The world fish catch is a measure of the productivity and health of the oceanic ecosystem that covers 70 percent of the earth’s surface. The extent to which world demand for seafood is outrunning the sustainable yield of fisheries can be seen in shrinking fish stocks, declining catches, and collapsing fisheries.

Seafood plays a vital role in world food security. Roughly 3 billion people get about 20 percent of their animal protein from fishery products.

The world fish catch has hovered around 90 million tons over the last 20 years.

The wild fish catch per person has dropped dramatically, from 17 kilograms (37.5 pounds) per person at its height in 1988 to 13 kilograms in 2012—a 37-year low.

Over four fifths of the world’s fisheries are either considered fully exploited, with no room for safely increasing the catch, or they are already overfished and in need of rebuilding.

Small forage fish account for over half the supply of food fish in 36 countries, including the Maldives, the Philippines, and Ghana.

In 2012, world farmed fish production topped beef production for the first time in modern history.

China accounts for 60 percent of world farmed fish production.

Wild fish play a large role in the production of meat, milk, eggs, and farmed fish. Some 6 million tons of fishmeal and 1 million tons of fish oil are produced each year. Nearly all of the fishmeal is fed to farmed fish, pigs, and poultry; 74 percent of fish oil goes to fish farms.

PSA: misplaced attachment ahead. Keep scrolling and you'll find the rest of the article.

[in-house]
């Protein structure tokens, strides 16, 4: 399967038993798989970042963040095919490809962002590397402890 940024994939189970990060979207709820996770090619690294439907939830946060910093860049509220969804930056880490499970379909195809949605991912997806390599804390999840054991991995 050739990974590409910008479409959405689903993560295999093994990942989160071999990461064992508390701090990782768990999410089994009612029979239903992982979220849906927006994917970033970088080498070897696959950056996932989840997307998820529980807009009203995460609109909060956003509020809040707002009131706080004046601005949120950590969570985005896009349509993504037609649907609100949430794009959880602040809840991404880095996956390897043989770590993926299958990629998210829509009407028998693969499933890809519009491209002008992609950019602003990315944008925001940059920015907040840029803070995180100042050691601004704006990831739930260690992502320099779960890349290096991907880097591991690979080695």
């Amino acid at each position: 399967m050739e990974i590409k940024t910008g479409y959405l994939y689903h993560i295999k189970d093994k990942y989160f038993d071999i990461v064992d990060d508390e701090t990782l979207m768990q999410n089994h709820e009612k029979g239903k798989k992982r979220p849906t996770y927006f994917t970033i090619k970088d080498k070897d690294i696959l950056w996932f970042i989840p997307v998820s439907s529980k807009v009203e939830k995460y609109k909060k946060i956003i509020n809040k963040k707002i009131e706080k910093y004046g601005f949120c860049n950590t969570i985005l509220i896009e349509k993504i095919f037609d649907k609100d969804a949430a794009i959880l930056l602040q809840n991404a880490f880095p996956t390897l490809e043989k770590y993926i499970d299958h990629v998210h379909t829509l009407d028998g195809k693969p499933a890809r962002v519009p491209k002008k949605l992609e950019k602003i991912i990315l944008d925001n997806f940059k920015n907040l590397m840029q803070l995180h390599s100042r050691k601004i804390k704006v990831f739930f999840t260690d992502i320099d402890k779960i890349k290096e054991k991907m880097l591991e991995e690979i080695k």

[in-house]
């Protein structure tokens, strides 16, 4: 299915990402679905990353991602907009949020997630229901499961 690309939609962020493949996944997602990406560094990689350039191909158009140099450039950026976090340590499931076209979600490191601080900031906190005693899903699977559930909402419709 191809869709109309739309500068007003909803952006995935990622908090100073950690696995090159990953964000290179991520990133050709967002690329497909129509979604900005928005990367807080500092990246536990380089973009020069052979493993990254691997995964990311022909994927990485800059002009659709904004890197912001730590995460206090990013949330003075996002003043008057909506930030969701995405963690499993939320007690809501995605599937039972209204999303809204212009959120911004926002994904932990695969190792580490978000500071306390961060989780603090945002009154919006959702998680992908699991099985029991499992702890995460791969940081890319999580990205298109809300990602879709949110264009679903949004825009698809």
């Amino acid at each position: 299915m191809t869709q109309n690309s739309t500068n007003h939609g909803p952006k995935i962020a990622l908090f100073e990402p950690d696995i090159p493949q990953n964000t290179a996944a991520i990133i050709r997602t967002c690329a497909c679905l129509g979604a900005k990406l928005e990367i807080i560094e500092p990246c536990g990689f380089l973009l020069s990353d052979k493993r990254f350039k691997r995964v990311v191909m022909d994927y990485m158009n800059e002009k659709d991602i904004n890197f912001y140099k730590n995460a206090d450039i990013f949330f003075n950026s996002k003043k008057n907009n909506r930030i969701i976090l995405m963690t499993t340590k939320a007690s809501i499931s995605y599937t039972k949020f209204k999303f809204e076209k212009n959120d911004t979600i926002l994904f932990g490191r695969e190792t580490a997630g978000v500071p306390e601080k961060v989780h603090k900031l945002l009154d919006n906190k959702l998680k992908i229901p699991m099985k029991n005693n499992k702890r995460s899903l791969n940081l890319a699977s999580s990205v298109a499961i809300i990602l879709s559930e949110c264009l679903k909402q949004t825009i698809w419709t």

Some aquacultural producers are scaling back. Between 1995 and 2007, the fishmeal content in shrimp feed dropped from 28 percent to 18 percent. The drop was even more dramatic for salmon, from 45 percent to 24 percent.

People will likely eat more fish from farms than from the wild in 2014, a historical milestone. As the world’s oceans are fished to their limits, any increase in world fish consumption will come from farms. Fish farming output is expected to increase 33 percent by 2021.

Well-managed marine reserves, where fishing is off-limits, help protect biodiversity and rebuild fish stocks. Fish catch and tourism revenue outside reserve boundaries often increase.

Data and additional resources available at www.earth-policy.org.

Updated March 2014